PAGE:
FDA re-evaluates approval of genetically modified salmon, AquaBounty says it remains confident

The company known for introducing the first genetically modified animal into the US food supply chain says it remains confident about its product after the US Food and Drug Administration (FDA) revisited the approval it gave in 2015.

AquaBounty’s AquAdvantage Salmon was genetically modified to grow faster than conventional salmon (see top photo).

The FDA approved it for sale in the US market in November 2015 after determining it is safe for humans and animals to eat, and after determining that the production of genetically modified eggs at the company’s hatchery in Prince Edward Island, Canada and in Panama (now closed) would have “no effect” on the quality of the human environment in the United States. (Canadian authorities came to the same decision six months later, in May 2016.)

AquaBounty fish tanks. There is a ‘negligible likelihood’ that our product would ‘cause significant harms’ or even ‘effects on the environment of the US’, said CEO Sylvia Wulf, citing the revised environmental assessment released by FDA on Wednesday. Photo: AquaBounty

“In the highly unlikely event that any salmon escaped from the facility, the potential for survival would be extremely low,” the FDA said in environmental assessment (EA) approval at that time.

But several organizations questioned FDA’s EA approval and eventually sued. As a result, the Court in the Northern District of California ordered the FDA in December 2019 to do additional analysis and reconsider its “no effect” determination.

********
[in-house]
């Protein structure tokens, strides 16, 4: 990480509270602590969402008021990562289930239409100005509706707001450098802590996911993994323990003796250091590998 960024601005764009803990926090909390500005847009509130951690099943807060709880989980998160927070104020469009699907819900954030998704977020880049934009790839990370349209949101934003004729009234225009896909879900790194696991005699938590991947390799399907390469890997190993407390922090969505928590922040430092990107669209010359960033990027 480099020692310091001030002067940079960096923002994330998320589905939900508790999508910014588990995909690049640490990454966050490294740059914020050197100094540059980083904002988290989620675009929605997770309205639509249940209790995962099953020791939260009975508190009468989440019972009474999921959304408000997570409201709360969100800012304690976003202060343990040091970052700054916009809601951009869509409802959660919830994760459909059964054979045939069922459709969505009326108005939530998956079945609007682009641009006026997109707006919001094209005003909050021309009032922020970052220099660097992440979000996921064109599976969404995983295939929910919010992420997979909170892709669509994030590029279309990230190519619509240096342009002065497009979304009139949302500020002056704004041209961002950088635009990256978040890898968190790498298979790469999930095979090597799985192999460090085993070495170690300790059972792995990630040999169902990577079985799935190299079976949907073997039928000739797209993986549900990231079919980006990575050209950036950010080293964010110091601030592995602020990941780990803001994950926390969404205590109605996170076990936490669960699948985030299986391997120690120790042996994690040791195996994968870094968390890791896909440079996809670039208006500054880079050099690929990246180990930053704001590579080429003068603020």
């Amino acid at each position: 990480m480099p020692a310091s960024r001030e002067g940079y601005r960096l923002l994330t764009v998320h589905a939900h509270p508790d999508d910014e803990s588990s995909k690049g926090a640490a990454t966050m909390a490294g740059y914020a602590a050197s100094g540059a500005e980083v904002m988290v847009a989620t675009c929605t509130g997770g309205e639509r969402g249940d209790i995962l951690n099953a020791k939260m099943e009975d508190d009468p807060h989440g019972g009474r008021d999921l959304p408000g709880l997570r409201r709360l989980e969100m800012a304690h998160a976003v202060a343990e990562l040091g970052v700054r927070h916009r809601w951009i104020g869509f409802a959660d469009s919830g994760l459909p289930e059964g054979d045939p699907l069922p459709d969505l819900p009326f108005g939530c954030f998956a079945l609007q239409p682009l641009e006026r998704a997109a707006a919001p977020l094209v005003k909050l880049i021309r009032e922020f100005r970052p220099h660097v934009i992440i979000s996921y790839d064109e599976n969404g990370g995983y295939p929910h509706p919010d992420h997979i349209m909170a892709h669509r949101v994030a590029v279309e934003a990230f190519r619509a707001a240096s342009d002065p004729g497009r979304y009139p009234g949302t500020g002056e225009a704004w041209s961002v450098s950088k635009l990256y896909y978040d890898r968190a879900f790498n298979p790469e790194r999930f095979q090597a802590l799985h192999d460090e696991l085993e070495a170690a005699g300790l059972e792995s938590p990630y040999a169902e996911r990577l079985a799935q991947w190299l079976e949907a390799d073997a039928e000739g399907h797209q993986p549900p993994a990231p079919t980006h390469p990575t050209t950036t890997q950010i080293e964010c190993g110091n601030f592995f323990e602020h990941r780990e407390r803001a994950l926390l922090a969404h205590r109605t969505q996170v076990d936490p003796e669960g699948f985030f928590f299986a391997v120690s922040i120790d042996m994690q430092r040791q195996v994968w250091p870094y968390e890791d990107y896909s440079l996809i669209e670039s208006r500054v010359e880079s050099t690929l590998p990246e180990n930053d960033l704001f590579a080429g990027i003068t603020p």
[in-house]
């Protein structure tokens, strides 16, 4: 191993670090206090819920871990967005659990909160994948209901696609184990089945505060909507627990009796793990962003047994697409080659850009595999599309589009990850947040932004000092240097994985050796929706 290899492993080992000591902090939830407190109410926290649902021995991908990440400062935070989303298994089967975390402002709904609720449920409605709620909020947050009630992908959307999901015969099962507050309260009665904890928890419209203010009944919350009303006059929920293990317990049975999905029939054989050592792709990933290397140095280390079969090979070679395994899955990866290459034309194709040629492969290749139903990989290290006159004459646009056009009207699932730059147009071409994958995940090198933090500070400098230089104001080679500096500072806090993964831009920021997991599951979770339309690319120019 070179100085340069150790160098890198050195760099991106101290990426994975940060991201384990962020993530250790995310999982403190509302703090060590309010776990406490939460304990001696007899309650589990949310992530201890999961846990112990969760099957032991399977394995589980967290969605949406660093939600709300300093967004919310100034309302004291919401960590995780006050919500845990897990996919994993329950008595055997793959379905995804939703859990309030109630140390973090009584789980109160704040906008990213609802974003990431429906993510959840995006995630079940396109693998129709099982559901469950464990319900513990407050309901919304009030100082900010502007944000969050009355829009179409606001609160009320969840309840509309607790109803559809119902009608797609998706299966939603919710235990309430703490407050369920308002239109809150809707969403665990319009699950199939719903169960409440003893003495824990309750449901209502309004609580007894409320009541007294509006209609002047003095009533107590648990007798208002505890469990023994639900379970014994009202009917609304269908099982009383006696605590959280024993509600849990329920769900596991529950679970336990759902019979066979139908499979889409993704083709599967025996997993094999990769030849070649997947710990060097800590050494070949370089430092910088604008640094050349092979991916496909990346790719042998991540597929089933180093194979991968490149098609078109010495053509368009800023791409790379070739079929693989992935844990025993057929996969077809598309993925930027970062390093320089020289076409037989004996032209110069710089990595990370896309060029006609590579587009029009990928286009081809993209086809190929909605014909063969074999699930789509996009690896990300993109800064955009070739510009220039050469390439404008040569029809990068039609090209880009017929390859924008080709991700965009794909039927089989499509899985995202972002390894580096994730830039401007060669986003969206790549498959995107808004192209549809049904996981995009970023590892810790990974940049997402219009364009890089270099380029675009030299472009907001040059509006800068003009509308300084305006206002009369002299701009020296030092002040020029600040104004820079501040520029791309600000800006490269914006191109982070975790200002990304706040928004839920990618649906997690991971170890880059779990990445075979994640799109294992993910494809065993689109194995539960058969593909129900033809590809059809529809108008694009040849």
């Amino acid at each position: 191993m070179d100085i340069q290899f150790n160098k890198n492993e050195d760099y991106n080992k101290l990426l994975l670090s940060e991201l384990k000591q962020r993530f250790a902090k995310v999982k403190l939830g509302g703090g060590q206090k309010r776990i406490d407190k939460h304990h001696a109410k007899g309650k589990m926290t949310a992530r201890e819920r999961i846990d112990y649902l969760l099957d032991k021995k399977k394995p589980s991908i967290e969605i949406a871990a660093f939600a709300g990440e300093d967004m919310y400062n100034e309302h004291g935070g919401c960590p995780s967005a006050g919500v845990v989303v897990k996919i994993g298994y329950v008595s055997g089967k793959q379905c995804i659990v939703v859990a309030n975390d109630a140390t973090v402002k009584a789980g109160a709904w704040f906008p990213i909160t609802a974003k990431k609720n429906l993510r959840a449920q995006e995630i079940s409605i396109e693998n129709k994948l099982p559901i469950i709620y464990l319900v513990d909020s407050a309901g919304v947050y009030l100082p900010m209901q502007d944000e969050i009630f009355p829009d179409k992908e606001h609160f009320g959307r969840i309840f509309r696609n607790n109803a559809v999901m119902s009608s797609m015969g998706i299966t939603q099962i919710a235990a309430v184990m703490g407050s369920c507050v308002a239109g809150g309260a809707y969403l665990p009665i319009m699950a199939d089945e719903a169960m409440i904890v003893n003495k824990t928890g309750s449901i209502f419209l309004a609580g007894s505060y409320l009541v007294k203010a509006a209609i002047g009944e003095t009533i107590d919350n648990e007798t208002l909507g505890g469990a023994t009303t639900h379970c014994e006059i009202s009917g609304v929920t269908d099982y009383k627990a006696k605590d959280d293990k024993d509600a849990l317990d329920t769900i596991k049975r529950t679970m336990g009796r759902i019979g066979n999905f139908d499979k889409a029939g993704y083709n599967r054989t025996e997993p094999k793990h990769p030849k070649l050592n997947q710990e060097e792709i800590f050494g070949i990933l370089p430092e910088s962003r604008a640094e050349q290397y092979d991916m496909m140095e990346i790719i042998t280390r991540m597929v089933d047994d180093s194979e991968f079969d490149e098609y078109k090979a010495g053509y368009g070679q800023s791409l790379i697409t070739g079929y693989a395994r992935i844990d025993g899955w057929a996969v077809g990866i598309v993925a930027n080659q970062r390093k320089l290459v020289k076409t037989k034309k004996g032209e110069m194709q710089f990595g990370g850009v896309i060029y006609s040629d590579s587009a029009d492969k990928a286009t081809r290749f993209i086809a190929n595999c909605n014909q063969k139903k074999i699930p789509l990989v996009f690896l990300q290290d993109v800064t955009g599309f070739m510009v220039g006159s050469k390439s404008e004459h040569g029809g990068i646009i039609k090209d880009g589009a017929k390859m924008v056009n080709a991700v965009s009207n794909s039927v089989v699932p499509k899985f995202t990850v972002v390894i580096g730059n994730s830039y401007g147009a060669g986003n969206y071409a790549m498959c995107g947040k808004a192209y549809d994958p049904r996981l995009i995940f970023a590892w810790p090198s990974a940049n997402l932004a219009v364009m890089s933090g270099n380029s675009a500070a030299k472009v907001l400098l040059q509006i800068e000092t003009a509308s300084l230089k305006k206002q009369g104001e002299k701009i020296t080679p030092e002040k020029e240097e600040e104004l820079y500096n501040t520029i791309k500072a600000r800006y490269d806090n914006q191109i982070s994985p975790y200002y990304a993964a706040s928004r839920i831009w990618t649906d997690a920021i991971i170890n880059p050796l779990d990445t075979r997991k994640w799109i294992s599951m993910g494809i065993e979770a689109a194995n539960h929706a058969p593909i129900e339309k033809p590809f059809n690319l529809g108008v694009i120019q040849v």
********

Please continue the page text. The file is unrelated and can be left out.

Latest developments
On Wednesday, FDA has released for public comment the draft of the amended EA following roughly two years of work.

The revised EA includes, among others, an exhaustive analysis of the likelihood and severity of harms that could occur if AquAdvantage and broodstock escape into the US aquatic environment. It also evaluates the potential pathways for pathogen and parasite transmission from AquAdvantage Salmon and from the production of the salmon at AquaBounty’s facilities on Prince Edward Island to wild fish populations.

“Ultimately, this analysis will aid the Agency in the decision of whether to prepare an environmental impact statement,” the FDA said, adding that a decision will be made after the close of the public comment.

AquaBounty reponds
Sylvia A. Wulf, President & CEO of AquaBounty, said the company is continuing to review FDA’s amended EA.

AquaBounty CEO Sylvia Wulf lending a hand to the harvest at the company’s Albany, Indiana farm. PHOTO: Aquabounty

“In the amended Environmental Assessment released on November 16, the FDA once again concluded there is a ‘negligible likelihood’ that our product would ‘cause significant harms’ or even ‘effects on the environment of the US’,” said Wulf, and reiterated what the company has said all along: “AquaBounty raises fresh Atlantic salmon in a safe, secure, and sustainable way.”

“Our highly controlled land-based farms and robust mitigation measures – already approved by federal regulators and in use without issue in our facilities for over 20 years – help prevent any impacts, however unlikely, to the environment, endangered species, or wild fish populations. Additionally, our AquaBounty production salmon are female, sterile, and unable to reproduce, providing an additional and redundant biological barrier to protect wild salmon,” she said.

“We are confident this process will affirm the extremely low likelihood that our salmon could successfully establish a population in the wild. We look forward to having this matter quickly settled and, in the meantime, we will continue to focus on sharing our sustainable, nutritious salmon with our customers.”

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